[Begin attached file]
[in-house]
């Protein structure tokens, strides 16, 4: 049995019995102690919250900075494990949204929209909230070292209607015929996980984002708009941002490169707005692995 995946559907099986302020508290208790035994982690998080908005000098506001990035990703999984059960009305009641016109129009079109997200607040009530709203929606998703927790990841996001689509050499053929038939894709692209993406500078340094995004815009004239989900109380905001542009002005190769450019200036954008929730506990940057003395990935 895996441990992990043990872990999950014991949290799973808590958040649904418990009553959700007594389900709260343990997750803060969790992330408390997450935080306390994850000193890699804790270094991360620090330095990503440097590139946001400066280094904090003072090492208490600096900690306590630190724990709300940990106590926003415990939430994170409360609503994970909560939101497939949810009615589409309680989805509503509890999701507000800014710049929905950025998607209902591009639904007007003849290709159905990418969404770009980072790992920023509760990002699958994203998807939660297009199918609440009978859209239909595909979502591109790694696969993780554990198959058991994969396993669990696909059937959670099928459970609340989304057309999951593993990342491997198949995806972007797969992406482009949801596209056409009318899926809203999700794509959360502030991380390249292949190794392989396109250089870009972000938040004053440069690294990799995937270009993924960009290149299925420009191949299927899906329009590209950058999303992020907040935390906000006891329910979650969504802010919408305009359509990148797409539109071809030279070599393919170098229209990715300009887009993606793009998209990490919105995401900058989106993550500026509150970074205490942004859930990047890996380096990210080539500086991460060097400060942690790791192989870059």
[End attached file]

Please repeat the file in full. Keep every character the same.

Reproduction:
[in-house]
């Protein structure tokens, strides 16, 4: 049995019995102690919250900075494990949204929209909230070292209607015929996980984002708009941002490169707005692995 995946559907099986302020508290208790035994982690998080908005000098506001990035990703999984059960009305009641016109129009079109997200607040009530709203929606998703927790990841996001689509050499053929038939894709692209993406500078340094995004815009004239989900109380905001542009002005190769450019200036954008929730506990940057003395990935 895996441990992990043990872990999950014991949290799973808590958040649904418990009553959700007594389900709260343990997750803060969790992330408390997450935080306390994850000193890699804790270094991360620090330095990503440097590139946001400066280094904090003072090492208490600096900690306590630190724990709300940990106590926003415990939430994170409360609503994970909560939101497939949810009615589409309680989805509503509890999701507000800014710049929905950025998607209902591009639904007007003849290709159905990418969404770009980072790992920023509760990002699958994203998807939660297009199918609440009978859209239909595909979502591109790694696969993780554990198959058991994969396993669990696909059937959670099928459970609340989304057309999951593993990342491997198949995806972007797969992406482009949801596209056409009318899926809203999700794509959360502030991380390249292949190794392989396109250089870009972000938040004053440069690294990799995937270009993924960009290149299925420009191949299927899906329009590209950058999303992020907040935390906000006891329910979650969504802010919408305009359509990148797409539109071809030279070599393919170098229209990715300009887009993606793009998209990490919105995401900058989106993550500026509150970074205490942004859930990047890996380096990210080539500086991460060097400060942690790791192989870059």